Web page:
variable to EEPROM rather than SRAM. Unfortunately, this
attribute can lead to confusion later since there is nothing to
stop you from forgetting that you meant to use this variable
with the EEPROM. So, you might do something like:
uint8_t EEMEM myChar;
// BAD USE OF EEMEM
c = myChar;
If you do this, then the compiler thinks myChar is in
SRAM and loads the data from the address indicated by
myChar — which isn’t what you intended.
// CORRECT USE OF EEMEM
c = eeprom_read_byte(&myChar);
Fine. Now you know how to do it and if you mess up,
then it’s all your fault for forgetting that six months ago you
meant for myChar to be in the EEPROM. Harsh? Yeah, and
unrealistic. So, let’s apply an arbitrary programming practice
to using EEMEM: We promise to always name our variables
that we meant to have in EEPROM with the prefix EE_ so
instead of myChar, we would use EE_myChar like below:
// this is in a header we wrote six months ago
// and have now forgotten about:
uint8_t EEMEM EE_myChar;
// correct and saner use of EEMEM
c = eeprom_read_byte(&EE_myChar);
Read one byte from the EEPROM:
uint8_t eeprom_read_byte (uint8_t *addr)
Returns the byte located at addr.
Write one byte to the EEPROM:
void eeprom_write_byte (uint8_t *addr, uint8_t value)
Writes the value to addr.
Read one word from the EEPROM:
uint16_t eeprom_read_word (uint16_t *addr)
Reads the word (AVR word is 16-bit so data type is
uint16_t) at the addr.
Write one word to the EEPROM:
void eeprom_write_word (uint16_t *addr, uint16_t value)
Writes the word at addr.
54 July 2010
Read ‘n’ sequential bytes from the EEPROM:
void eeprom_read_block (void *array,void *array, uint16_t n)
Read ‘n’ bytes from the EEPROM beginning at the given
address and load them into the given array.
Write ‘n’ sequential bytes to the EEPROM:
void eeprom_write_block (void *array, void *addr, uint16_t n)
Write ‘n’ bytes from the given array into the EEPROM
beginning at the given address.
EEPROM _Test Software
One Code Module, Four Devices
The EEPROM_Test software allows us to test each of
the avrlibc EEPROM functions. It is written so that you can
use it with four different development environments.
Changing one line of code causes it to compile for one of
the four. You can use it with AVRStudio and an AVR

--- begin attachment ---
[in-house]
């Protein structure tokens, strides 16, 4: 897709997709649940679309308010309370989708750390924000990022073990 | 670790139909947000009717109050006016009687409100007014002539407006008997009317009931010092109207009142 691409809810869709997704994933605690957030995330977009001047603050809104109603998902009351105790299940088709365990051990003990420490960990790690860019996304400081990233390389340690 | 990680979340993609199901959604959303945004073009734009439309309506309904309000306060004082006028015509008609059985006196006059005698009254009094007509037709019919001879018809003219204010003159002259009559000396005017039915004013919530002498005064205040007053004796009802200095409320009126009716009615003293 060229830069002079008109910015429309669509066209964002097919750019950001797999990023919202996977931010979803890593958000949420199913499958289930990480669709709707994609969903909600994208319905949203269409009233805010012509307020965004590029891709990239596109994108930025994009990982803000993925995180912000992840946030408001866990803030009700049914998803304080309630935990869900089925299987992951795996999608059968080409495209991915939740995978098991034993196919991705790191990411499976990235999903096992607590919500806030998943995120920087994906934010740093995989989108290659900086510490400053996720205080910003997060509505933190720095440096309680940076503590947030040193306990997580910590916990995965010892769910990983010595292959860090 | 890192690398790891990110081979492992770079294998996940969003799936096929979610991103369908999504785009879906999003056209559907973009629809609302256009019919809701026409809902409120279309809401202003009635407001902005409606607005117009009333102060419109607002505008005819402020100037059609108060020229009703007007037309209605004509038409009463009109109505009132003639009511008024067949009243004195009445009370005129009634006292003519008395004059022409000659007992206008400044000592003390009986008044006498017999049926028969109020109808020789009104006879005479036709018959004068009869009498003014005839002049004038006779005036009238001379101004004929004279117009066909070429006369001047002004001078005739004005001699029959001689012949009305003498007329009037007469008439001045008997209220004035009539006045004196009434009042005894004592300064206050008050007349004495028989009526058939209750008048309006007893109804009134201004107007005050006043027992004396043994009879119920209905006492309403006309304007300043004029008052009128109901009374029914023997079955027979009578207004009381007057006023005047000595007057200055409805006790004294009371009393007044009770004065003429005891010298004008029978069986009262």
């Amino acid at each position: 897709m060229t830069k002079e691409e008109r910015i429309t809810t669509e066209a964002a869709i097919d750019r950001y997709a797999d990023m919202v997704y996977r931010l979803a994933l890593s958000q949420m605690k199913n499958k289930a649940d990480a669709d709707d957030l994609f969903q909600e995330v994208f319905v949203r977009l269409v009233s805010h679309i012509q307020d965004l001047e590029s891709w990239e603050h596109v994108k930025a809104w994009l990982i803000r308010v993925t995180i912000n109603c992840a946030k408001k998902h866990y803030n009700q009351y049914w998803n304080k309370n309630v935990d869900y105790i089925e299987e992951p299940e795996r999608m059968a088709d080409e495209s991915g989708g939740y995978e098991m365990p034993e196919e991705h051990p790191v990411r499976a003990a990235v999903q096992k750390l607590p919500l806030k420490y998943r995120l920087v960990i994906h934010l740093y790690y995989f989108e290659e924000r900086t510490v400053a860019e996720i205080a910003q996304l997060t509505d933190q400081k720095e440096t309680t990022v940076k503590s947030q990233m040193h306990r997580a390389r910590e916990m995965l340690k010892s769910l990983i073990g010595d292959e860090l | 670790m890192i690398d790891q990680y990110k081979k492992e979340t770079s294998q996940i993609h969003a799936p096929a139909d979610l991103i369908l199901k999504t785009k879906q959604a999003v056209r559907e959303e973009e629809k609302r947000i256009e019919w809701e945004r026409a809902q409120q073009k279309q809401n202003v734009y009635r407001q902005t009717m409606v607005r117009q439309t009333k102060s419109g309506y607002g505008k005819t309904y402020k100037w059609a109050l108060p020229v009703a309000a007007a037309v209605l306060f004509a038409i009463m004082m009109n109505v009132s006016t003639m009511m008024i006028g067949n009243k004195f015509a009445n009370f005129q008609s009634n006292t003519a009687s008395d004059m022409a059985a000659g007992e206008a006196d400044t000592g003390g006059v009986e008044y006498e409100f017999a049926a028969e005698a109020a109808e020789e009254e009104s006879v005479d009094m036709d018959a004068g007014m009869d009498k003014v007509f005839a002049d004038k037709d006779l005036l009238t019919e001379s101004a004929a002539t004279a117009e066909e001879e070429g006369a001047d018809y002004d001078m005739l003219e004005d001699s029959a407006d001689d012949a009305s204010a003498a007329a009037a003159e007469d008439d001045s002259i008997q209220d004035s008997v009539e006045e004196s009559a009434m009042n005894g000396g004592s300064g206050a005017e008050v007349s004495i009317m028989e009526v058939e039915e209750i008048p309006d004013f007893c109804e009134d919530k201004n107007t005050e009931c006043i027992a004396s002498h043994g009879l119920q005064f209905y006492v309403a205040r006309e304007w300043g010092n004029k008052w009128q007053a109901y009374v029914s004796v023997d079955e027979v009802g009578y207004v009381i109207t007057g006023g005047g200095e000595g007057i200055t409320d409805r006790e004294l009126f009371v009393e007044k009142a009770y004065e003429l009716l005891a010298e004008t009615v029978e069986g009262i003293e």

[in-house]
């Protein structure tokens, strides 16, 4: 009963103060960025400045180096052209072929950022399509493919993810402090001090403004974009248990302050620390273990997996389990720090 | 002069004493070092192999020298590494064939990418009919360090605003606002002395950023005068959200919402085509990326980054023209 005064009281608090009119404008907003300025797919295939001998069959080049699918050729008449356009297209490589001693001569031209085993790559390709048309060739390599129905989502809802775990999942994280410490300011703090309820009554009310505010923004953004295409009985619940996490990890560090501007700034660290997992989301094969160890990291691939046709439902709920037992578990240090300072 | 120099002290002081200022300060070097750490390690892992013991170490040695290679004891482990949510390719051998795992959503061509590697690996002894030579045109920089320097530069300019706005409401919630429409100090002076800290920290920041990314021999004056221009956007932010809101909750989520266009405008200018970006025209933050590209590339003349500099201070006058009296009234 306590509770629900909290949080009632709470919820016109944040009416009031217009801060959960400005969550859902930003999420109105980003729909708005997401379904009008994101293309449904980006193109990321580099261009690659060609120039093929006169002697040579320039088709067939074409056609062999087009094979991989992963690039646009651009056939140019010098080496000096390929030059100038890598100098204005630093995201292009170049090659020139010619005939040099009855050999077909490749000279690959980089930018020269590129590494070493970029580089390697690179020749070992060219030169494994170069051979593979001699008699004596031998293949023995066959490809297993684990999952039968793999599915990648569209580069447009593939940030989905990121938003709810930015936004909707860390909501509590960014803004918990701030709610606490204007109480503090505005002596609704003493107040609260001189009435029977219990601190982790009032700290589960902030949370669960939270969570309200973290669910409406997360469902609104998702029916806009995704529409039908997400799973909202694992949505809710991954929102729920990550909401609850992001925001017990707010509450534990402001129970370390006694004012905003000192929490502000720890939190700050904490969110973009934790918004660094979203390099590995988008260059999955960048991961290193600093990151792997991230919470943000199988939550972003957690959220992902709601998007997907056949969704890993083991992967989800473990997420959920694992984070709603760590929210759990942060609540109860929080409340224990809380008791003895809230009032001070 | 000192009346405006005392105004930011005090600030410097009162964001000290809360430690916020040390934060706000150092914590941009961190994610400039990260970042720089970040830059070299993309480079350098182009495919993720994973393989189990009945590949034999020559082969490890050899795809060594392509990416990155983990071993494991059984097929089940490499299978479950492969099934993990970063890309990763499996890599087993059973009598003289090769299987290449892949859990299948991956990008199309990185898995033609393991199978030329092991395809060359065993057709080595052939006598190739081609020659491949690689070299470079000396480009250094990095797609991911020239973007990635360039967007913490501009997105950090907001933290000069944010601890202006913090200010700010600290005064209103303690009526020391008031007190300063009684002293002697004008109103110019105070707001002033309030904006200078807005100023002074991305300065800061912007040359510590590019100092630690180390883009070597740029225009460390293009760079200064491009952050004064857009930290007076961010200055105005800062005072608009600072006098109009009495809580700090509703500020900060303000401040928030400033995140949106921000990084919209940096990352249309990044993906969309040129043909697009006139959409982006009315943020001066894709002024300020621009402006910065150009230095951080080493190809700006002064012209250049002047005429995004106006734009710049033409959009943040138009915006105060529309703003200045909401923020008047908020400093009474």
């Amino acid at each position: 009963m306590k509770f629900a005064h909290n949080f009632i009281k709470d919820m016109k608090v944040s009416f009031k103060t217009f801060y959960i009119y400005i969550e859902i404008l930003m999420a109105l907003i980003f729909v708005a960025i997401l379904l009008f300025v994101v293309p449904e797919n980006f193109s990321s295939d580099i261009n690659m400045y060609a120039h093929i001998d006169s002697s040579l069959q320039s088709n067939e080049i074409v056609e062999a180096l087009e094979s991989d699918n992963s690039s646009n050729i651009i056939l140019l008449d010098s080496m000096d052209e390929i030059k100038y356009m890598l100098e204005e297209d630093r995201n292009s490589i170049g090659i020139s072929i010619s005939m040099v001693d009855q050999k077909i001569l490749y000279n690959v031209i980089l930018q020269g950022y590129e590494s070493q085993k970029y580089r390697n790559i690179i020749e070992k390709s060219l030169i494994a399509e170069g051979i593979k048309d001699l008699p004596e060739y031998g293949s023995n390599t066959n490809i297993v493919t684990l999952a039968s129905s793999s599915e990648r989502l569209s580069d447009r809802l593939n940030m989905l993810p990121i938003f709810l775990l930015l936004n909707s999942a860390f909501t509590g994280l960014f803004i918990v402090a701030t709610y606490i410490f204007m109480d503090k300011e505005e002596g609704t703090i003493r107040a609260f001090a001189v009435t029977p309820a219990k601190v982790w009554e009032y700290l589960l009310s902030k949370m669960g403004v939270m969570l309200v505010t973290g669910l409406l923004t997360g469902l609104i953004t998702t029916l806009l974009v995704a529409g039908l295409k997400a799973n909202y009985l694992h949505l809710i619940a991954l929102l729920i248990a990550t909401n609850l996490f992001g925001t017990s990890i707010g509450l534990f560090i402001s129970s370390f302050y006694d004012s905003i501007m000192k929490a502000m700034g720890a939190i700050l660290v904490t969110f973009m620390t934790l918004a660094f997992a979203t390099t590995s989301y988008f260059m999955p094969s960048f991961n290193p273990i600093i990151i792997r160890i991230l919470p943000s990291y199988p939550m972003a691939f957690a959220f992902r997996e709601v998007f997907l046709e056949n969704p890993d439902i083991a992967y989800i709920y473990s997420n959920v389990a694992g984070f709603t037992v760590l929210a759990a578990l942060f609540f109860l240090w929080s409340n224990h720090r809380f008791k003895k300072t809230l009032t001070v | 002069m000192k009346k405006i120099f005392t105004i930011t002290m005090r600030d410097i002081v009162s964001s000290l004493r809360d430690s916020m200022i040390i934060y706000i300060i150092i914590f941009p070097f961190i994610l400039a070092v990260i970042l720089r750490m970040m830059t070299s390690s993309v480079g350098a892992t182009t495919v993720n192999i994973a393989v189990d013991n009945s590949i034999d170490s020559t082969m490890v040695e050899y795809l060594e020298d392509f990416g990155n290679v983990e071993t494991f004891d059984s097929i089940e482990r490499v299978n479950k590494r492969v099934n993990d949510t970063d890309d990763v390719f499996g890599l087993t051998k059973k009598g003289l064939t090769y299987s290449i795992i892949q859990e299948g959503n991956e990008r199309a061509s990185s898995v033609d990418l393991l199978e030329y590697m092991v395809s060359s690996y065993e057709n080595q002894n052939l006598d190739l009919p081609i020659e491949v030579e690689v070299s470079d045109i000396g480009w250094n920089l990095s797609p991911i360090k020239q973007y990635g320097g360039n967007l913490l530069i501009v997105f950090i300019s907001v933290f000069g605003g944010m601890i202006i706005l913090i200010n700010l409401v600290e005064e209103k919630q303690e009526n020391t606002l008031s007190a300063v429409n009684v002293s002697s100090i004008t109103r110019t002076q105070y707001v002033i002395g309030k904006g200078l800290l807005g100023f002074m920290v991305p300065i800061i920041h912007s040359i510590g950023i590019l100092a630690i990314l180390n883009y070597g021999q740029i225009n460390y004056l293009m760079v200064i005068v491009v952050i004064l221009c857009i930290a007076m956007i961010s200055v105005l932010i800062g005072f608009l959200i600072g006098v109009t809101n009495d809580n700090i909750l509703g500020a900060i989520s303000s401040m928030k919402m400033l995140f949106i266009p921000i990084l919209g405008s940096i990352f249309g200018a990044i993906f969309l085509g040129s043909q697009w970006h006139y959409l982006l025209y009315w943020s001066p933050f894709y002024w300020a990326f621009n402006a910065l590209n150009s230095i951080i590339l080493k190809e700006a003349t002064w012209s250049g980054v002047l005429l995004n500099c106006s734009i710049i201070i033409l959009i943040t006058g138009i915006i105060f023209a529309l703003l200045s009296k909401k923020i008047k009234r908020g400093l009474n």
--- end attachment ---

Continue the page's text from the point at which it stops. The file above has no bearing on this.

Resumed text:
Butterfly, or the BeAVR (ATmega644 we discussed in
WS22), or an Arduino board. Plus, you can use it with the
Arduino board in the Arduino IDE, all by changing one
line of code! How cool is that?
Well, as usual, there is a price. This works because the
code is cluttered with ‘#if defined’ statements that cause
the compiler to only look at certain sections of the code.
As the user, you get to look at it all whether you need to
or not. For instance, if you are using an Arduino with
AVRStudio, you couldn’t care less about the Butterfly
oscillator calibration; the compiler ignores that section –
but the code is there for you to see, anyway. It doesn’t get
compiled, so it doesn’t inflate the Arduino code, but it does
add text you have to look past. It’s a trade-off that you’ll
need to get used to if you advance in C programming.
You get to tell the compiler to generate code for one
of the following:
Arduino // Arduino ATmega328 board with Arduino
IDE - 57600 baud
ATmega328 // Arduino board with AVRStudio/WinAVR
- 57600 baud
ATmega644 // BeAVR board - 16 MHz clock - 57600
Butterfly // The good old Butterfly - ATmega169
- 19200 baud
You tell the compiler which one you want to use by
removing the comment directive ‘\\’ that is in front of the
device that you will be using. Make sure the other devices
have that ‘\\’ in front of them or there is no telling what
you’ll get. This is how you would select the Butterfly:
Finally, note that if you select ‘Arduino,’ you must use
the Arduino IDE for compiling. If you select ‘ATmega328,’
you can use the Arduino hardware but must compile using
AVRStudio/WinAVR. Also, when using AVRStudio make
sure that you select the correct AVR device in the AVR
Studio Project/Configuration Options window. If you get a